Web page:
My first programming language (ND80) saved all identifiers by reference in order to save RAM, which was scarce. Using the swap instruction, it was possible to replace any identifier with another, so basically, the entire, programming language could be translated to Danish, my native language. Sounds ridiculous, right? It was. Later, Microsoft did the same: Excel functions were translated to Danish, and even VB programming was Danish-ified, COM APIs were localized etc. This caused a huge amount of problems - it made support difficult, it made it difficult to find help on the internet, localizing APIs meant that some apps did not work with MS programs that were localized to other languages etc. Of course there were workarounds and solutions for most of the "problems", but the problems were real and sometimes caused real havoc. One of the 5 Danish regional administrations just introduced ODF as standard format for document interchange between MS Office 2003, MS Office 2007 and OpenOffice, because this solves problems like date format problems (ddmmyy in some, localized ddmmåå in others). It will not be solved fully, because if you have an expression in a spreadsheet where 'ddmmåå' is part of it, it may not work in a non-Danish spreadsheet at all, no matter how you save it. The easy solution was to do everything in English, using U.S. notation (decimal dot instead of decimal comma) etc. I guess everybody now realized that this is the way to go for source code, APIs, XML files etc.
However, in the recent years, evolutions in the internet has expanded this problem. Humans are increasingly interfacing directly to software, specifying parameters. The most common interface is the search engine. How do you explain it easily to a 6 y.o. how the angle of Earth's rotation axis creates summer and winter? Youtube, of course. But don't use Danish words for your search, it will probably not yield a single good result. So, even though my daughter can write on a computer, she still cannot use youtube. She doesn't know English. I encounter this problem many times per week.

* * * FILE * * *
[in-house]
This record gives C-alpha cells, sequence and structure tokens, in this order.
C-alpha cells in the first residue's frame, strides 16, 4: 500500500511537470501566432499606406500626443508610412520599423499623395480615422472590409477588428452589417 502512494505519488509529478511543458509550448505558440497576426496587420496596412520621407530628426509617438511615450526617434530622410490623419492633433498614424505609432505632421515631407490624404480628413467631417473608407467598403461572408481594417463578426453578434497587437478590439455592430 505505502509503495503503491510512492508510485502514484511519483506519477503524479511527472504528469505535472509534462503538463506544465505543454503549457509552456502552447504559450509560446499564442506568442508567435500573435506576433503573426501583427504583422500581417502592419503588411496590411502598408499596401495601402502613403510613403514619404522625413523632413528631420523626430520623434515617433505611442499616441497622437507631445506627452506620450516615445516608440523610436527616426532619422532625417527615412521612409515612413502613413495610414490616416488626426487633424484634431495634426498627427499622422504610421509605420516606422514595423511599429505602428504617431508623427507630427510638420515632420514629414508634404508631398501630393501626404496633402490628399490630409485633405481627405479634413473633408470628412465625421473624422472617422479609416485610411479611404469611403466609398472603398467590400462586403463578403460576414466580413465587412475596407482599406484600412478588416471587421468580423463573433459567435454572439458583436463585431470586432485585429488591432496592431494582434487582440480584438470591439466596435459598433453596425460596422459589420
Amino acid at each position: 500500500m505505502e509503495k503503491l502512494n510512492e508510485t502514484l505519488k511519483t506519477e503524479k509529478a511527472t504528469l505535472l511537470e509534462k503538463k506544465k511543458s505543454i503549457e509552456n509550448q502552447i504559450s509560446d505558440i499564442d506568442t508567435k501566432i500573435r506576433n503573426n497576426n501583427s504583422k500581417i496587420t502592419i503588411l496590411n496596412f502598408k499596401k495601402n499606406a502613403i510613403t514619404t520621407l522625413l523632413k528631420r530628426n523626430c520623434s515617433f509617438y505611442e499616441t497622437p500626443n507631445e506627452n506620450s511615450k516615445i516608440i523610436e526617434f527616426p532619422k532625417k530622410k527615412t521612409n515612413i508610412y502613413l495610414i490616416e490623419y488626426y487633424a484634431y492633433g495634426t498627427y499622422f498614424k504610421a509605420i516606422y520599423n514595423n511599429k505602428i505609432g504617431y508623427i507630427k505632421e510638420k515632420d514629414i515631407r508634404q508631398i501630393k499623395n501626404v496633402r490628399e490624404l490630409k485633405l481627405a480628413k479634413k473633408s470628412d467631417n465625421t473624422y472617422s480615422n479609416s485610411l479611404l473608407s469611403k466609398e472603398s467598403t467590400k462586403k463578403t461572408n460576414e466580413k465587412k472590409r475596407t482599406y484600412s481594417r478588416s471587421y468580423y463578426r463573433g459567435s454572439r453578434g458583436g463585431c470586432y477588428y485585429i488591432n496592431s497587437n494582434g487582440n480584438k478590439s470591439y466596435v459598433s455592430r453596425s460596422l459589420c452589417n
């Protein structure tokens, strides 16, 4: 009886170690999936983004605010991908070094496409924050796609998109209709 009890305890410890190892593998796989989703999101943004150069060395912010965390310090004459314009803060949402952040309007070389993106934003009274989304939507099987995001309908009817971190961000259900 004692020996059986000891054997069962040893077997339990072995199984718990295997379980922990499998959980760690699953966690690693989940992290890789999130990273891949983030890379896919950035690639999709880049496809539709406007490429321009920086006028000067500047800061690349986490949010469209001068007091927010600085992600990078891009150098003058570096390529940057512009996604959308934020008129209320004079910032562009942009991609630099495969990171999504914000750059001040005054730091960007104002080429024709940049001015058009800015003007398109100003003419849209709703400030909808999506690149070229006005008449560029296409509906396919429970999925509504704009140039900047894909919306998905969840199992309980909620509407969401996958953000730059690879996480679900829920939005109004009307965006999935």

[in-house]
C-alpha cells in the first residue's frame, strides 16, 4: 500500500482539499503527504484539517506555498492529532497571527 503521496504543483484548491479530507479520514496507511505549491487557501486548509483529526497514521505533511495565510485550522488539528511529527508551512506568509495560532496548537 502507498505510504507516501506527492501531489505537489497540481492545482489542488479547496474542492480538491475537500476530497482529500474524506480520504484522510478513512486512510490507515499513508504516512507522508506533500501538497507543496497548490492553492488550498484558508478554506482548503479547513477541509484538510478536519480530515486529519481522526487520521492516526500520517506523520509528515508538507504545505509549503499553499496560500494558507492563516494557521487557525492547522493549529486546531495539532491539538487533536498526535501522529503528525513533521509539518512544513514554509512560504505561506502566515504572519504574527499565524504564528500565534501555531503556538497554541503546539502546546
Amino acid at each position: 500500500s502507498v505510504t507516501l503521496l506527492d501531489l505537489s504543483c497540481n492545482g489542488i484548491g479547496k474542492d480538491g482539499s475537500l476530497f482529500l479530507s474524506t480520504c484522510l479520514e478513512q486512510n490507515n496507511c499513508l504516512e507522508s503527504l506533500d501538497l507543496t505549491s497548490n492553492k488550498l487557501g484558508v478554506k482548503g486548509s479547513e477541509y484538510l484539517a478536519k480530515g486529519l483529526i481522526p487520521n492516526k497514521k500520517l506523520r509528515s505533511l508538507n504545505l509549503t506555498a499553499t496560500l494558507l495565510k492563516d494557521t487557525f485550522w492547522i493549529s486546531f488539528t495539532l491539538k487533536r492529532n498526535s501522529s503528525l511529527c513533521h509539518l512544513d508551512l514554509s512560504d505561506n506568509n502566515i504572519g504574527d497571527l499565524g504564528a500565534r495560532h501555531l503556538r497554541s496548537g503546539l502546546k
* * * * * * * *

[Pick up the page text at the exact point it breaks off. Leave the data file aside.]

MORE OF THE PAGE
The problem is not just limited to searching. Many electronic devices are not localized, a lot of software is not localized, and what language do you use on Facebook if your friends don't all understand Danish? Wikipedia is another good example: The absolutely biggest wikipedia uses the English language, and it is 3 times bigger than number 2: German. Wikipedia has become a significant provider of information, and you simply need to know English to use it.
In order to understand all implications of international contracts, English is the language of choice. EU has made a guide for European English, which defines a terminology that may not always match that of any English-speaking country, and many terminologies are translated from English-language originals. English has become the new Latin.
Google Translate tries to solve some of this. However, when I read Chinese web pages in Danish, using Google Translate, it is obvious that it was translated to English before it was translated to Danish. There can be many reasons for this, but it surely helps comprehensibility when I use Chinese->English instead of Chinese->Danish. Anyway, Google Translate cannot solve all problems, it's merely a patch.
Only 1-2 decades ago, you would have looked at the size of countries, measured by population count and economic size, in order to find out what language to learn. Today, English is much larger than the sum of English-speaking countries.
The latest statistics indicate, that other languages than English are currently losing popularity in school in Denmark. That's a problem: Most people in the world don't do English well. If you want to target those people, you need to localize. Even when you meet a person that seems to talk and understand English well, you need to realize, that this sometimes requires the full brainpower of that person. In other words, if you ask this person to solve a complicated task, that involves the use of English language, like programming HD recorder, it is much harder than if the HD recorder had been localized. Also, just because a person knows how to express himself/herself in English in a given context, it doesn't necessarily mean that this person can express himself/herself in another context that would work out fine in his/her native language. In order to localize well, an application specialist should know the target language well enough to be able to inspect the localized result.
So, remember to localize, learn languages, and remember to teach your children English. And in the unlikely case that your native language is English, here is a sign not to laugh at, it's very serious:
If you're in doubt about what it means, use Google Translate.